This, too, is much closer to the nub of the problem.
Then of course you have the governor, yet another profile in political and moral courage:
“The governor would love to have this happen but he also wants all the interested stakeholders to come to an agreement,” he said.
See, if all the “interested stakeholders” come to an agreement the governor doesn’t have to risk anything by signing on.
And this is the official dithering that takes place in officialdom in the face of the otherwise distressing fact that New York is among the top three states in committing wrongful convictions, in a country where wrongful convictions are finally being recognized as a serious problem. I say “otherwise” distressing because although normal people do find it quite distressing apparently it isn’t distressing enough to legislators and political “leaders” to so much as lift a finger over it.
And this, I think, is getting really close to the nub of the problem.
If you have rulers who would rather preside over a state that frequently and willfully brands innocent people criminals, incarcerates them and figuratively – and sometimes literally – murders them, than make any effort to correct that behavior because it might cost them the tiniest pittance of political discomfort, then why would anyone be surprised that the state is number three in wrongful convictions? The only surprise is that the state is not number one.
But don’t worry, we’ll get there.
The wrongful convictions, the systemic corruption in Albany, the radiant and glittering barbarism and lawlessness of Wall Street – it’s all of a piece, isn’t it?
It might help – a little – to tape police interrogations and put a safeguard or two into police lineup procedures. But without some basic adherence to virtue among those holding the reins of power it will be just so much tinkering.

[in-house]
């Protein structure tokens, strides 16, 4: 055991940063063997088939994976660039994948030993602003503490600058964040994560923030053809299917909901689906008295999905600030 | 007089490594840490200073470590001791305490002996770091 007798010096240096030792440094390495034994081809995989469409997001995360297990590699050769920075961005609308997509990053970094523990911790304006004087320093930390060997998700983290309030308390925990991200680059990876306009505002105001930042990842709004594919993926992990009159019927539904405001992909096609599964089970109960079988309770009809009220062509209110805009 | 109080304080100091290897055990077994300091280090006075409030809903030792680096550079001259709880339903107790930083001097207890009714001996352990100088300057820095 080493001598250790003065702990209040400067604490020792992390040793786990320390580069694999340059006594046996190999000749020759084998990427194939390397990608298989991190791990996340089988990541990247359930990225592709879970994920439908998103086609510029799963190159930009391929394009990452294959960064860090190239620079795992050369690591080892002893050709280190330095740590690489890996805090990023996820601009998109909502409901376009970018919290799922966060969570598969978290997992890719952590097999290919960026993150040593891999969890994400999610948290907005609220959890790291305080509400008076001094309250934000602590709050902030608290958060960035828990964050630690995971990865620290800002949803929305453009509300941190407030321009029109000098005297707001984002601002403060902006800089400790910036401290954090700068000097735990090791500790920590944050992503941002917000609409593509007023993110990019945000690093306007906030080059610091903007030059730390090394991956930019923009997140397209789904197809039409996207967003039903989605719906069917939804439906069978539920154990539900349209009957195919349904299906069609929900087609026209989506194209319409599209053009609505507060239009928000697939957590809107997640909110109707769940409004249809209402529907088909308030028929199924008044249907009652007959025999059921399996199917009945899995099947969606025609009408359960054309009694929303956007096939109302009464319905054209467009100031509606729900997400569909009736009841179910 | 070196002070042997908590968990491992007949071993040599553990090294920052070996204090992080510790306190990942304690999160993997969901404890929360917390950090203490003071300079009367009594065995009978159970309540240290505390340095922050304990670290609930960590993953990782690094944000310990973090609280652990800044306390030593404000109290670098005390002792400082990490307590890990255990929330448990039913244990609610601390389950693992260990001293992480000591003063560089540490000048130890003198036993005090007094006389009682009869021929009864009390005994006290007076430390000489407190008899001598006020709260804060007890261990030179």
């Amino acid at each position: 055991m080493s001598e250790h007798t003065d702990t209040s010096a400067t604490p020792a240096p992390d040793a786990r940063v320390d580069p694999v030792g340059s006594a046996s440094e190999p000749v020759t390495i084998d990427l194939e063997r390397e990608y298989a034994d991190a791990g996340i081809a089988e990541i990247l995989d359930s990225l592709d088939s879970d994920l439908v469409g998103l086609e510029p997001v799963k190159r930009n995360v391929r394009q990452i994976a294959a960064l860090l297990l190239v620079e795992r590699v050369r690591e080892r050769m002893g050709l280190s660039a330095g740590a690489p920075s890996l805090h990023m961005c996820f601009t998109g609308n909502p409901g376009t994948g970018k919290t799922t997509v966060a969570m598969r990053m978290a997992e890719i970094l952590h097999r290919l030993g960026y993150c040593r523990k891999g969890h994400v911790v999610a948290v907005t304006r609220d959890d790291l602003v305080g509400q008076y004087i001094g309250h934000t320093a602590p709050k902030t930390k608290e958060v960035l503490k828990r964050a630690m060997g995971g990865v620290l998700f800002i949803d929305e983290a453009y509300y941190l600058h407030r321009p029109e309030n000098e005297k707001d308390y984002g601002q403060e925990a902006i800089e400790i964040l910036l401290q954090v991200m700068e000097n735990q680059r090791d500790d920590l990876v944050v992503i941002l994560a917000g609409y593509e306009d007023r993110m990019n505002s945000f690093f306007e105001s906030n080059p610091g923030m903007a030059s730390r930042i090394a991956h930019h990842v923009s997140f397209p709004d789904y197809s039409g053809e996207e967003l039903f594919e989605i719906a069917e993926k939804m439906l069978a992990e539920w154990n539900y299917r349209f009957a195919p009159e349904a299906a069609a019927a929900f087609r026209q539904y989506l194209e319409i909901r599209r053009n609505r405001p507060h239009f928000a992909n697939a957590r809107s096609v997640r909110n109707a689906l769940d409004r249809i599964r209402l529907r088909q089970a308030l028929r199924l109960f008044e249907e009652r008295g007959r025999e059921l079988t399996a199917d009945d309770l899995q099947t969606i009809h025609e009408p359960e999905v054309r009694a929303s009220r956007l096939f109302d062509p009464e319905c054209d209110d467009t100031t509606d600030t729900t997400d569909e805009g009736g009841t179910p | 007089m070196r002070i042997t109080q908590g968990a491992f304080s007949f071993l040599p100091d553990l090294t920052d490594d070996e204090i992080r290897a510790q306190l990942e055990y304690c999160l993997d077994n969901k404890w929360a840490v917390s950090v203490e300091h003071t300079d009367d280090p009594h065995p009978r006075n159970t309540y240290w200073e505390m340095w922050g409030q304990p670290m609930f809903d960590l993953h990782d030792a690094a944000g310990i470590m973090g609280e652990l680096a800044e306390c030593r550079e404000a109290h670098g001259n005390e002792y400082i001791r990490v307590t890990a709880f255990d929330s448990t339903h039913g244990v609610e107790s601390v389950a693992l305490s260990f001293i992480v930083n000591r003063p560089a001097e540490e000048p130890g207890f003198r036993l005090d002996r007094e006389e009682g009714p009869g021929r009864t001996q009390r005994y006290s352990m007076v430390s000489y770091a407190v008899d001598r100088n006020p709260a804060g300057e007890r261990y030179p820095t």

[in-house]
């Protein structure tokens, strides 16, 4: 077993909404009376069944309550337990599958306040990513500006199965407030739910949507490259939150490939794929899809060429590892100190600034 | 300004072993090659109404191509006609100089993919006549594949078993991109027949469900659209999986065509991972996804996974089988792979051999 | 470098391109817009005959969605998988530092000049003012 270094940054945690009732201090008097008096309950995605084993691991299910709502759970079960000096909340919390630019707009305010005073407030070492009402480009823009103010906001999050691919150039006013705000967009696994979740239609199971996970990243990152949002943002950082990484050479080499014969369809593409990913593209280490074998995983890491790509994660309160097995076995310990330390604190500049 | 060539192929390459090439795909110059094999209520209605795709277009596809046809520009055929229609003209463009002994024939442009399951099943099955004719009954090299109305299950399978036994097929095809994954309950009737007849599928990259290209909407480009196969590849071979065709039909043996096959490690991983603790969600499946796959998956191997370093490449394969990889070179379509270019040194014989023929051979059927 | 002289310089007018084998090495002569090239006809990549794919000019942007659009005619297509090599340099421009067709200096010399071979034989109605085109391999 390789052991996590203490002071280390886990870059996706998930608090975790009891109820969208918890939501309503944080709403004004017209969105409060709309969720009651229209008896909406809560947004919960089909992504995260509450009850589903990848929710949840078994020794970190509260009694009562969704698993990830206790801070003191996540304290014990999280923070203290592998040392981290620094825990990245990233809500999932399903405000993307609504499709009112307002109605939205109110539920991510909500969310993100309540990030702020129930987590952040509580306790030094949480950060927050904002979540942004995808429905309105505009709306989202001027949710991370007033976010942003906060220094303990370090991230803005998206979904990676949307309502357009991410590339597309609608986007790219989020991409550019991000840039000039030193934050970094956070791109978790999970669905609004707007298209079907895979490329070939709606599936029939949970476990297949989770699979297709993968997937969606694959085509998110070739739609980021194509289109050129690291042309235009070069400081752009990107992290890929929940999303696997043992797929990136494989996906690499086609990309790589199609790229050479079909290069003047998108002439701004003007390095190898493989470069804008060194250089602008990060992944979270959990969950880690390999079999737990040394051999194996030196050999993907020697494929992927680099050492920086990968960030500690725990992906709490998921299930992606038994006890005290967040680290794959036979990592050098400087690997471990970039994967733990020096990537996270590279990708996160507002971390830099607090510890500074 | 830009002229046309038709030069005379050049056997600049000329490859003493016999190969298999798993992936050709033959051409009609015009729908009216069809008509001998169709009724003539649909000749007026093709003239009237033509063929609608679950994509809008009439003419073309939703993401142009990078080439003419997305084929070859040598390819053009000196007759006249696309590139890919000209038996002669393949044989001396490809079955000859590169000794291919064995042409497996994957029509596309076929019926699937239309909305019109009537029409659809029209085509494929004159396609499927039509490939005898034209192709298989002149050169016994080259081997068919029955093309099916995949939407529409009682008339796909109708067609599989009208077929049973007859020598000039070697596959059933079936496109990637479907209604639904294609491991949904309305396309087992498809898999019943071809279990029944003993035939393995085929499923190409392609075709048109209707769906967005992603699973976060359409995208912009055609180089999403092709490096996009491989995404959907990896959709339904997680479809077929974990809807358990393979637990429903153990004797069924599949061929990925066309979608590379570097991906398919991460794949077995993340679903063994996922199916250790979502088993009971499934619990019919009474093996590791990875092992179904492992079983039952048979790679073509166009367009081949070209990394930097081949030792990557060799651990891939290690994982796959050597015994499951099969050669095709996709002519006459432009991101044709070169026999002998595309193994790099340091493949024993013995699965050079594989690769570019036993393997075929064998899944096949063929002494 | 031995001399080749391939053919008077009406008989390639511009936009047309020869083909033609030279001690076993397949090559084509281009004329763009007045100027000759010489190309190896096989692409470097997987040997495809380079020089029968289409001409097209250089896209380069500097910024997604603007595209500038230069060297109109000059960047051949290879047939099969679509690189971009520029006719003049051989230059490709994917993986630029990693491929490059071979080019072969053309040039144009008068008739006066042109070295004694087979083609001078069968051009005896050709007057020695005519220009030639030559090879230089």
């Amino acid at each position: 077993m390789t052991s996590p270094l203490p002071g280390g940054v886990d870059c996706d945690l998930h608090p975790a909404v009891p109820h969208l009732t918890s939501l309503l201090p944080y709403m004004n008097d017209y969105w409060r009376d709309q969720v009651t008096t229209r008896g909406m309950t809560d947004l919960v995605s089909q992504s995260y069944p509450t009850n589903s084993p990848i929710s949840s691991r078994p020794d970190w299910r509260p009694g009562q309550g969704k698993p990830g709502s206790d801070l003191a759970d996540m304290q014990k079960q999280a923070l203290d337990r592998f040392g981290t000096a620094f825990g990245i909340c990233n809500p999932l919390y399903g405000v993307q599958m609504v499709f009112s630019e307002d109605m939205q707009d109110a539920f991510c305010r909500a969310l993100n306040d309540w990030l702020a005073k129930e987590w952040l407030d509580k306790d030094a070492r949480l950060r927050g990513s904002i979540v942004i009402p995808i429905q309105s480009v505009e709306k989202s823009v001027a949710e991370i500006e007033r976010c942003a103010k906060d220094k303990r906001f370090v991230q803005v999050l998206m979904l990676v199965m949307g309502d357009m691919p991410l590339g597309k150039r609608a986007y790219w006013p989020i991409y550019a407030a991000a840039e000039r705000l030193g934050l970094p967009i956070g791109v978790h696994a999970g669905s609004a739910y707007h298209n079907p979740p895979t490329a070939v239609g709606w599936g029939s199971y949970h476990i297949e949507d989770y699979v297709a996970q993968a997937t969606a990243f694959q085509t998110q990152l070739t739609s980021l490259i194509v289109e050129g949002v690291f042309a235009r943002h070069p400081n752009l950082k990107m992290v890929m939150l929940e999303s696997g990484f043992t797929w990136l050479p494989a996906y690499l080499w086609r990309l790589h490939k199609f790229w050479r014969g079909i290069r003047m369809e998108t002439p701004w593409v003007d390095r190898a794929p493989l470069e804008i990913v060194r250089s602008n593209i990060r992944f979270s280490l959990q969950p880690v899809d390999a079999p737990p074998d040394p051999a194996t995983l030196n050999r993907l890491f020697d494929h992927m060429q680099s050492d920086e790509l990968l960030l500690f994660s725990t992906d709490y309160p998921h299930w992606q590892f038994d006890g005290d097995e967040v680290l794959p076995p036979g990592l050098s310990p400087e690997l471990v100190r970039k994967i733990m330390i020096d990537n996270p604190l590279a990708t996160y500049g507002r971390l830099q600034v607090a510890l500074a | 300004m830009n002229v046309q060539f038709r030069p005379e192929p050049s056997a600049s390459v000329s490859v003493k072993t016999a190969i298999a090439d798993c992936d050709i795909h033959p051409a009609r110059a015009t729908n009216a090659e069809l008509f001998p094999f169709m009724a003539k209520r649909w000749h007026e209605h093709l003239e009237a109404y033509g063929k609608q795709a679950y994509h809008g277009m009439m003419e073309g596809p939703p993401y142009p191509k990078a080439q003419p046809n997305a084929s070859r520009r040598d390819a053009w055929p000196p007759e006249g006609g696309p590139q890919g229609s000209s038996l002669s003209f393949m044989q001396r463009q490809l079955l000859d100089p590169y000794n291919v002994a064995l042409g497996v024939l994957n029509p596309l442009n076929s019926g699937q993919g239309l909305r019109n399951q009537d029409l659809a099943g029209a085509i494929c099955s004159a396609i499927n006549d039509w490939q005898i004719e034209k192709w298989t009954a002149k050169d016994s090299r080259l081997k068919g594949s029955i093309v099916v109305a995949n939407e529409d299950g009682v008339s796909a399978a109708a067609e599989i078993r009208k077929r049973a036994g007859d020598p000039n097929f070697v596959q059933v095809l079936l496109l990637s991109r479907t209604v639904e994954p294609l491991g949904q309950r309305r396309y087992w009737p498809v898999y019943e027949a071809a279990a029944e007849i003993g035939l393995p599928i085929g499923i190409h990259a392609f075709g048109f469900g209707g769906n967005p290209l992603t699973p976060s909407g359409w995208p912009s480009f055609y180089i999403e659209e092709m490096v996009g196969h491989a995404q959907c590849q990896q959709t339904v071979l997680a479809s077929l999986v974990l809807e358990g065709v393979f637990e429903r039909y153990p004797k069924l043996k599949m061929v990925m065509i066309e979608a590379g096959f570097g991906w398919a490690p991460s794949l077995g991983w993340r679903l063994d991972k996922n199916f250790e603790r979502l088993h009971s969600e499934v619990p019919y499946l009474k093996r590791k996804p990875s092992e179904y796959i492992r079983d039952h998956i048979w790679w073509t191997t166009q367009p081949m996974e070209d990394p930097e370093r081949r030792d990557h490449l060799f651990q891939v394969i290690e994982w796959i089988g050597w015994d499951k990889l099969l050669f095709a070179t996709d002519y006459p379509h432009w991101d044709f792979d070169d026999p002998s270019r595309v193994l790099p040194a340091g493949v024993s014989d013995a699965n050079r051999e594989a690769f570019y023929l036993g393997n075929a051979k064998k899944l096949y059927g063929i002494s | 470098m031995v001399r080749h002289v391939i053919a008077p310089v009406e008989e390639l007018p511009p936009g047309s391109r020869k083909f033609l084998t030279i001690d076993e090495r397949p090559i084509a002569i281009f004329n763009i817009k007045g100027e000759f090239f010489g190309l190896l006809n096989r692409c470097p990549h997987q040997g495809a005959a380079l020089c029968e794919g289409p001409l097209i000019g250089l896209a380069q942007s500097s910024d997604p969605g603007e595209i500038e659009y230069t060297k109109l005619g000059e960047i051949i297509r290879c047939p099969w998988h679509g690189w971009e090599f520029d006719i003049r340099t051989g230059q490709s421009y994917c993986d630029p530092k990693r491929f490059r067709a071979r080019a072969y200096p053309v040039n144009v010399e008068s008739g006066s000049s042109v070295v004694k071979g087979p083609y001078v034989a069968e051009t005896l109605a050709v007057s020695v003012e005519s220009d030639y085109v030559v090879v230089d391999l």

And that, I feel certain, is really really close to the nub of the problem
* We here at Lawyers on Strike are convinced of our own nearly perfect objectivity in this and many other matters, but understand that for others, and for various reasons, the idea of objectivity itself is an impossibility and thus all human conduct is at bottom explained only by self-interest (or other pathologies) and of course at that point any seemingly disproportionate conduct or emphasis by any person on anything within that person’s experience becomes susceptible of the accusation that such a person is “self-absorbed”.
Therefore, in this instance the “self-absorbed” accusation is essentially the product of circular reasoning, not to mention that if the denial of objective truth behind the accusation is inaccurate the accusation is also highly unjust and potentially destructive.
We make this point only for the sake of accuracy and truth, of course, which we are able to do because we do not regard such things as myths on the order of unicorns and fairies, though of course we also recognize, being objective, that for many others these are impossibilities and their consequent accusations are always, in the end, unanswerable.